MPEP 2106.04(a)(1)
Examples of Claims That Do Not Recite Abstract Ideas

Ninth Edition of the MPEP, Revision 10.2019, Last Revised in June 2020

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2106.04(a)(1)    Examples of Claims That Do Not Recite Abstract Ideas [R-10.2019]

When evaluating a claim to determine whether it recites an abstract idea, examiners should keep in mind that while "all inventions at some level embody, use, reflect, rest upon, or apply laws of nature, natural phenomenon, or abstract ideas", not all claims recite an abstract idea. See Alice Corp. Pty. Ltd. v. CLS Bank, Int’l, 573 U.S. 208, 217, 110 USPQ2d 1976, 1980-81 (2014) (citing Mayo Collaborative Servs. v. Prometheus Labs. Inc., 566 US 66, 71, 101 USPQ2d 1961, 1965 (2012)). The Step 2A Prong One analysis articulated in MPEP § 2106.04 accounts for this cautionary principle by requiring a claim to recite (i.e., set forth or describe) an abstract idea in Prong One before proceeding to the Prong Two inquiry about whether the claim is directed to that idea, thereby separating claims reciting abstract ideas from those that are merely based on or involve an abstract idea.

Some claims are not directed to an abstract idea because they do not recite an abstract idea, although it may be apparent that at some level they are based on or involve an abstract idea. Because these claims do not recite an abstract idea (or other judicial exception), they are eligible at Step 2A Prong One (Pathway B).

Non-limiting hypothetical examples of claims that do not recite (set forth or describe) an abstract idea include:

  • i. a printer comprising a belt, a roller, a printhead and at least one ink cartridge;
  • ii. a washing machine comprising a tub, a drive motor operatively connected to the tub, a controller for controlling the drive motor, and a housing for containing the tub, drive motor, and controller;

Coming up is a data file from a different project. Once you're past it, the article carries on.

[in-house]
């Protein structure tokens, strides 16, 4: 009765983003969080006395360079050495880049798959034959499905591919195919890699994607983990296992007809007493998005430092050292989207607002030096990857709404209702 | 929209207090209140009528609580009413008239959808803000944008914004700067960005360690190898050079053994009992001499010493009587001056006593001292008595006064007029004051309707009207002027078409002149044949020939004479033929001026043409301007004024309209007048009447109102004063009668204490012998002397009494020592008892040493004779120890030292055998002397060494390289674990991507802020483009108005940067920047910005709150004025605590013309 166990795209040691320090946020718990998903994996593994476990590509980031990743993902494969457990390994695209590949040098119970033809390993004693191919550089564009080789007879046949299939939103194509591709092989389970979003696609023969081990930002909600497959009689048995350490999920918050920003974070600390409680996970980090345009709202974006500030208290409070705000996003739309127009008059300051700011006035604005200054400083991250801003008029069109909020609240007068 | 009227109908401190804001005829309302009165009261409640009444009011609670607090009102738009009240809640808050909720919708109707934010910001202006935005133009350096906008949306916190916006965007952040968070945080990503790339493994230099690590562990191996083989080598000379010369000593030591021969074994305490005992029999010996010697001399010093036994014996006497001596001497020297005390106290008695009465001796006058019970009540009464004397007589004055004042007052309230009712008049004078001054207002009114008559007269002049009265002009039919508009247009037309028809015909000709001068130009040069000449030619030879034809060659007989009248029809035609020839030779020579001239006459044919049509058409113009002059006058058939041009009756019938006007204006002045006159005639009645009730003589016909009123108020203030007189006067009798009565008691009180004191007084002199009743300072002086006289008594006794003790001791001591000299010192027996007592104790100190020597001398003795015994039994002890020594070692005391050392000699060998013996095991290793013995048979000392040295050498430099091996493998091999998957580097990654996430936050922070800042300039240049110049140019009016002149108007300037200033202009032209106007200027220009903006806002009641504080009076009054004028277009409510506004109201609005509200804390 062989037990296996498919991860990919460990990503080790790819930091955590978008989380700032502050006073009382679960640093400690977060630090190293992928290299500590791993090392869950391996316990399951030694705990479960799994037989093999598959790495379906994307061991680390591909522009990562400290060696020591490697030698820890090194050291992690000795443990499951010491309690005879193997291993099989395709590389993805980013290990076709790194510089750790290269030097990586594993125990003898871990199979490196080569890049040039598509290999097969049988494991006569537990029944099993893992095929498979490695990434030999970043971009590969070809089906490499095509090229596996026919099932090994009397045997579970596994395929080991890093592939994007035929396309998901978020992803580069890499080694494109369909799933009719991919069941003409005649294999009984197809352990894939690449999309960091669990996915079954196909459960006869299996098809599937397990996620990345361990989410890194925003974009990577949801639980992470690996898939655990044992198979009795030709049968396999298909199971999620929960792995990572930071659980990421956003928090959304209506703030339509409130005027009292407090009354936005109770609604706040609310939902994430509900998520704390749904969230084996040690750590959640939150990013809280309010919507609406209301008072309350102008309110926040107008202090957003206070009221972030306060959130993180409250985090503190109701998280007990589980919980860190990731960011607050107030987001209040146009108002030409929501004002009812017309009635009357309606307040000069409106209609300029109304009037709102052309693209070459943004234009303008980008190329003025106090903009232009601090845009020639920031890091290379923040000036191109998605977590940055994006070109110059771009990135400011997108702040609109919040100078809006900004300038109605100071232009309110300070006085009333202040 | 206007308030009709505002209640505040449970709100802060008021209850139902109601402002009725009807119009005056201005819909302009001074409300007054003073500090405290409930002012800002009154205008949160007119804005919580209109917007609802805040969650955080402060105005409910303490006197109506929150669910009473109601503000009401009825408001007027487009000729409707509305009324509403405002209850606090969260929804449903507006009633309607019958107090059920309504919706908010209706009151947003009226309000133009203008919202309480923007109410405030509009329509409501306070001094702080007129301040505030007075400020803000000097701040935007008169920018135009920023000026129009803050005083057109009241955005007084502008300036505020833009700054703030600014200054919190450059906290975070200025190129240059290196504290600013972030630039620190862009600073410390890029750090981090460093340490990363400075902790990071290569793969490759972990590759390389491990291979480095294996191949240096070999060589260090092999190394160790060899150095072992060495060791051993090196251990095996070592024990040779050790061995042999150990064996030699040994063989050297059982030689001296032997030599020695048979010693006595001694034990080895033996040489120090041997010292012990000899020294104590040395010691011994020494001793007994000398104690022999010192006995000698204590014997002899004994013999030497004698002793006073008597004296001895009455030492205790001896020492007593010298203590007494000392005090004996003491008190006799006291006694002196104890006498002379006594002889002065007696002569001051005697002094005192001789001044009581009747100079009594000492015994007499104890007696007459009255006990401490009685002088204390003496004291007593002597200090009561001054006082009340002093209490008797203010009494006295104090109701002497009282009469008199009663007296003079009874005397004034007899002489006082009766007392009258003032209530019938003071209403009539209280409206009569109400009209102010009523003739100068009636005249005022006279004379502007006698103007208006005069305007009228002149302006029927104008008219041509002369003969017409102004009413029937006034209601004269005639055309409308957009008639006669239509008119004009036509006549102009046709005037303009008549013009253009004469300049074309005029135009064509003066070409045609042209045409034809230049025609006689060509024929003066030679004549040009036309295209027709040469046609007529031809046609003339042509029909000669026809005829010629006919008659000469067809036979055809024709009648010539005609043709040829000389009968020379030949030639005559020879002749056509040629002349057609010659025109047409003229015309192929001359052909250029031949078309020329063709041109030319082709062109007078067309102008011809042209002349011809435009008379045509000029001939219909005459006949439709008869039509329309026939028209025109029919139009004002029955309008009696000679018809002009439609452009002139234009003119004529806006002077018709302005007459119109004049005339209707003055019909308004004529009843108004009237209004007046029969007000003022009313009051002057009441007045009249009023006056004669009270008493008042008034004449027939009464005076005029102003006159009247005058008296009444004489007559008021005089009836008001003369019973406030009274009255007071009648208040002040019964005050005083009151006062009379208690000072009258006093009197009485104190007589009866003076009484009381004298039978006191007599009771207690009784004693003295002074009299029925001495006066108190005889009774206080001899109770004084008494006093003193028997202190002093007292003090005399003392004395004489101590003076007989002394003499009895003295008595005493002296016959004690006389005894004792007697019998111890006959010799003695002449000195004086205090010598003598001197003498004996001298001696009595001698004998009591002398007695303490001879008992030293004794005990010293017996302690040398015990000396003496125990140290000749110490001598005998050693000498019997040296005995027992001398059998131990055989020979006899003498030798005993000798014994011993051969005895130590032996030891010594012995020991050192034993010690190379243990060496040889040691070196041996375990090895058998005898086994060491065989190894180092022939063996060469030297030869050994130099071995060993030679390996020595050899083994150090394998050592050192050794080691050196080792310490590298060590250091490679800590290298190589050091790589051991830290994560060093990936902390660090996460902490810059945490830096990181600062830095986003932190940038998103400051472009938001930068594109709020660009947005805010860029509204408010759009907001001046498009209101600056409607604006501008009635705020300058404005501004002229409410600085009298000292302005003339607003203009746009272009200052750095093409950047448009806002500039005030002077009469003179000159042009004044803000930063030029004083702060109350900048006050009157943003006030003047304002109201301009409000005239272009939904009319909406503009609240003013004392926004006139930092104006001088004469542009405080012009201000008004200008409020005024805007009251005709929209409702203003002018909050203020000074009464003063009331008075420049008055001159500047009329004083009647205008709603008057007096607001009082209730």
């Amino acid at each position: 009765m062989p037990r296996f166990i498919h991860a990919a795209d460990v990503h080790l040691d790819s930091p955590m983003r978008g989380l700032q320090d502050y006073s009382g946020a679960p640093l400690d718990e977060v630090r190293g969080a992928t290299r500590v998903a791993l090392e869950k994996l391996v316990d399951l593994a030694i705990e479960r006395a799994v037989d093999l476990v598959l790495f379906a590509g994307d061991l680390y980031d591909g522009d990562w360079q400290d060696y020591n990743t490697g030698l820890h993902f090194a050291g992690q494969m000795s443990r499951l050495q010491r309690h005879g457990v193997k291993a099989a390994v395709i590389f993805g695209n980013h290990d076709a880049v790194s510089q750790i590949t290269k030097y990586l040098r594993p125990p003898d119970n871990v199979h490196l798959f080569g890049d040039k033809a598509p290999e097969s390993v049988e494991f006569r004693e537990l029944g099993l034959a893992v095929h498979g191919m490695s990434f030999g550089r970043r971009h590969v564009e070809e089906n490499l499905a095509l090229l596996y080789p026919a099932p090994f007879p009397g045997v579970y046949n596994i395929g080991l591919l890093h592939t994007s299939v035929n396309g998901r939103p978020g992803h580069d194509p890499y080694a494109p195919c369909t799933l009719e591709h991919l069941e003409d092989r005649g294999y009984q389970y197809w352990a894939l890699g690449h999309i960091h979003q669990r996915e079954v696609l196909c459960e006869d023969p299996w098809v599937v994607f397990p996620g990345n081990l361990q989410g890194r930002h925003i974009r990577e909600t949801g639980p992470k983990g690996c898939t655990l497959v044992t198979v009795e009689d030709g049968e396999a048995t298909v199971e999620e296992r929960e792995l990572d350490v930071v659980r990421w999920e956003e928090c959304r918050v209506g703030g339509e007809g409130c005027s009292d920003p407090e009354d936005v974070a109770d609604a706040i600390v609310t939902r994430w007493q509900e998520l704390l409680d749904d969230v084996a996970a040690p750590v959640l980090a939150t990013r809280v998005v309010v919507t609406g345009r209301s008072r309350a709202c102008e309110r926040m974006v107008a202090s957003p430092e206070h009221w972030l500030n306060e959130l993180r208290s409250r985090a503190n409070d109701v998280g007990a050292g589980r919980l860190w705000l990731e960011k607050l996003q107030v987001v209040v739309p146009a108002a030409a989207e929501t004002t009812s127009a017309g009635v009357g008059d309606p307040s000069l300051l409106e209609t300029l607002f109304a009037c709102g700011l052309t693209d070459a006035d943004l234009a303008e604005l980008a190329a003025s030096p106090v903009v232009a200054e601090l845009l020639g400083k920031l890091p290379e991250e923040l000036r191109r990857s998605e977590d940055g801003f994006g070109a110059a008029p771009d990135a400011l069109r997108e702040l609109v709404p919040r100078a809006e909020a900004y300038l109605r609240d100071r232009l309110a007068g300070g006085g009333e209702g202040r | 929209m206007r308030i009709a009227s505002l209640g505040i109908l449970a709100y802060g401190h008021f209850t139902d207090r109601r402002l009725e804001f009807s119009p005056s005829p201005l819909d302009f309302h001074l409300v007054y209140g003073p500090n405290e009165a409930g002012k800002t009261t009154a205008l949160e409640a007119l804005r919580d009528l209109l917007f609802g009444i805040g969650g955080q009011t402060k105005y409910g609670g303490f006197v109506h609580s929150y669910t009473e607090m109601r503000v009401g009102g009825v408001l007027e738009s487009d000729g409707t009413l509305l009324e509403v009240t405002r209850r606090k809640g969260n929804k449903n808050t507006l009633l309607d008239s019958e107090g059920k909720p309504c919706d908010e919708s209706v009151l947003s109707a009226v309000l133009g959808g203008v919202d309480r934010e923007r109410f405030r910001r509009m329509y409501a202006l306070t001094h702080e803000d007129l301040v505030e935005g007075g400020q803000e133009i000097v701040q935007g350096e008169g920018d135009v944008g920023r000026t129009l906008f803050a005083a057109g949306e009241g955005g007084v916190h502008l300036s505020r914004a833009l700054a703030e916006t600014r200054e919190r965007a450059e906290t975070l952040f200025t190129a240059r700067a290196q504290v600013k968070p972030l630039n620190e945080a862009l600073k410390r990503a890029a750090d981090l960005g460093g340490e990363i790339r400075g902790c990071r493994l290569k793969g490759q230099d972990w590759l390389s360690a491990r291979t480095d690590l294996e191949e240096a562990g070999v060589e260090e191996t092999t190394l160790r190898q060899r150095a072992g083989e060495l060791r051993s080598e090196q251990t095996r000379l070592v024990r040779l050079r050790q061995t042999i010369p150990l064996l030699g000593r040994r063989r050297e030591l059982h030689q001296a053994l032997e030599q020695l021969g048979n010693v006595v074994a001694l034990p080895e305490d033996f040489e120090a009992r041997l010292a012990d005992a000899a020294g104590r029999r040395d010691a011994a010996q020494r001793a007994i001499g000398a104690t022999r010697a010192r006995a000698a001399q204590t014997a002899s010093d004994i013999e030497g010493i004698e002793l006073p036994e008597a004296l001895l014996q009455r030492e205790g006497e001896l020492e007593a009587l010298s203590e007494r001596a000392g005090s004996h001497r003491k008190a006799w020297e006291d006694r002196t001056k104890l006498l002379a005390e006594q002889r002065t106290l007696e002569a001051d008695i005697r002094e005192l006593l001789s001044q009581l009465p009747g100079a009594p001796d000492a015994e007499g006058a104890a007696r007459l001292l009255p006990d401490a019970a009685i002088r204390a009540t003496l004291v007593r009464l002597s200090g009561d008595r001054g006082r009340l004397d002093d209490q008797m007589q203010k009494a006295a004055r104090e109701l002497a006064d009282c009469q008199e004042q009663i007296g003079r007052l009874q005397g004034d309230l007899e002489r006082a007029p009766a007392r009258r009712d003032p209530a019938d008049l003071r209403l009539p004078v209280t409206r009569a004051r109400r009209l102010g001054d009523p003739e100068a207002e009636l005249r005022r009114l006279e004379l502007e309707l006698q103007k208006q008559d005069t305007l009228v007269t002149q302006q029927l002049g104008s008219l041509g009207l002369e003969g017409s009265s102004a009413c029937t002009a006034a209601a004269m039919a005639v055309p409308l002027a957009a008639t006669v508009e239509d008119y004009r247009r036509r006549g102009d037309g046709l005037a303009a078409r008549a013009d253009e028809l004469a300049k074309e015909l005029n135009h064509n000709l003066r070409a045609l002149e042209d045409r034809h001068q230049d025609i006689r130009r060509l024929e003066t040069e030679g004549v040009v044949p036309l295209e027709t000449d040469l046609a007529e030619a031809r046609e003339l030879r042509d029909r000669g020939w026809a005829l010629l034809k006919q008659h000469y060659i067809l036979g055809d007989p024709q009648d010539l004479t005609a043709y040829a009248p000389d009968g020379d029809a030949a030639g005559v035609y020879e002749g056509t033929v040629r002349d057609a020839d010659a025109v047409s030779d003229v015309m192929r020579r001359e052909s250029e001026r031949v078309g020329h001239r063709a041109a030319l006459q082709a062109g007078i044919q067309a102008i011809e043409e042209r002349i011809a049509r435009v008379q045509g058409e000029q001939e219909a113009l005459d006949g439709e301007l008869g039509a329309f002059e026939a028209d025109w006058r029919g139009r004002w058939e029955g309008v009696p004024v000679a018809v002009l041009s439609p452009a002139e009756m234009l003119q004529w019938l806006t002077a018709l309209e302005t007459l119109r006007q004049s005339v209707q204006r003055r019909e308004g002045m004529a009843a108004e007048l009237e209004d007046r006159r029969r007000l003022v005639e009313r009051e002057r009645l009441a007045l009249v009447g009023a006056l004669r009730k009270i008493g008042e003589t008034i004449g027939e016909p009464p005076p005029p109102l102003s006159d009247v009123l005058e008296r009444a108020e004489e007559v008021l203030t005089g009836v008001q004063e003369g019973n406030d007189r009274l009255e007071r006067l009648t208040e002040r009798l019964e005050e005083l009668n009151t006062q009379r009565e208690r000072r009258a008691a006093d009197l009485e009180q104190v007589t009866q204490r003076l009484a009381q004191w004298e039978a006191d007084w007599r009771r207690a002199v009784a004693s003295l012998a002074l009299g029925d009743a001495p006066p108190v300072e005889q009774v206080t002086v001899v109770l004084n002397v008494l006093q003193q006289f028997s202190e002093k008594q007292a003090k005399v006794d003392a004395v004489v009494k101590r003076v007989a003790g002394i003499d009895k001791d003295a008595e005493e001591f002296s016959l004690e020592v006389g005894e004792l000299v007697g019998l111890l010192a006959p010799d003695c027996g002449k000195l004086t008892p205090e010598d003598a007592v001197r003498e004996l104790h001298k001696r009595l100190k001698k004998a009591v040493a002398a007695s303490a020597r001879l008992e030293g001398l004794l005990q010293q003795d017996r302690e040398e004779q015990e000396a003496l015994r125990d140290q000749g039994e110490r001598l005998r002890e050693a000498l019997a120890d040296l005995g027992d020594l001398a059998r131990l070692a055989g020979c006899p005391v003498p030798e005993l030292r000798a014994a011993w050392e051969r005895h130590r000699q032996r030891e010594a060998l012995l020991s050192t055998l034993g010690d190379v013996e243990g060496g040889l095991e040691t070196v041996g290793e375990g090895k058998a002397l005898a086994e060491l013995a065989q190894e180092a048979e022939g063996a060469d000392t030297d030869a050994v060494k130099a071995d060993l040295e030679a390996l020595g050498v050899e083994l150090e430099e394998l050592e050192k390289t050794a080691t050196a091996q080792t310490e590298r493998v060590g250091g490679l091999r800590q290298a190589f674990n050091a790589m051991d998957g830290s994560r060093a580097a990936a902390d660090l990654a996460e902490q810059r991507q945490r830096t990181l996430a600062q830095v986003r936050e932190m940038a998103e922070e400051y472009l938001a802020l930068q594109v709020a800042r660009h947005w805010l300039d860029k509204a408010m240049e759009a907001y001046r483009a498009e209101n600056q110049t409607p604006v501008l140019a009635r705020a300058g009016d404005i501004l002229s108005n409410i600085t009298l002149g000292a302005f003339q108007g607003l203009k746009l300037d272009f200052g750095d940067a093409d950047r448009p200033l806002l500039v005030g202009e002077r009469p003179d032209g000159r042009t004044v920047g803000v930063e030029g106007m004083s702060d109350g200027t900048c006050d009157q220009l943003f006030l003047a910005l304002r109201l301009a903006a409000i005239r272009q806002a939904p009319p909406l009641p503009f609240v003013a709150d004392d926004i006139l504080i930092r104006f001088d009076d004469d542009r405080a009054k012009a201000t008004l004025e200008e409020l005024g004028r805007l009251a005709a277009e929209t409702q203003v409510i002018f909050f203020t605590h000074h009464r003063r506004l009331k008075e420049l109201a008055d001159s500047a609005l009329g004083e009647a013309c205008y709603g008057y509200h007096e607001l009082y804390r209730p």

• iii. an earring comprising a sensor for taking periodic blood glucose measurements and a memory for storing measurement data from the sensor;
  • iv. a method for sequencing BRCA1 gene sequences comprising: amplifying by a polymerization chain reaction technique all or part of a BRCA1 gene from a tissue sample from a human subject using a set of primers to produce amplified nucleic acids; and sequencing the amplified nucleic acids; and
  • v. a method for loading BIOS into a local computer system which has a system processor and volatile memory and non-volatile memory, the method comprising the steps of: responding to powering up of the local computer system by requesting from a memory location remote from the local computer system the transfer to and storage in the volatile memory of the local computer system of BIOS configured for effective use of the local computer system, transferring and storing such BIOS, and transferring control of the local computer system to such BIOS;
  • vi. a method of rearranging icons on a graphical user interface (GUI) comprising the steps of: receiving a user selection to organize each icon based on the amount of use of each icon, determining the amount of use of each icon by using a processor to track the amount of memory allocated to the application associated with the icon over a period of time, and automatically moving the most used icons to a position in the GUI closest to the start icon of the computer system based on the determined amount of use; and
  • vii. a method of training a neural network for facial detection comprising: collecting a set of digital facial images, applying one or more transformations to the digital images, creating a first training set including the modified set of digital facial images; training the neural network in a first stage using the first training set, creating a second training set including digital non-facial images that are incorrectly detected as facial images in the first stage of training; and training the neural network in a second stage using the second training set.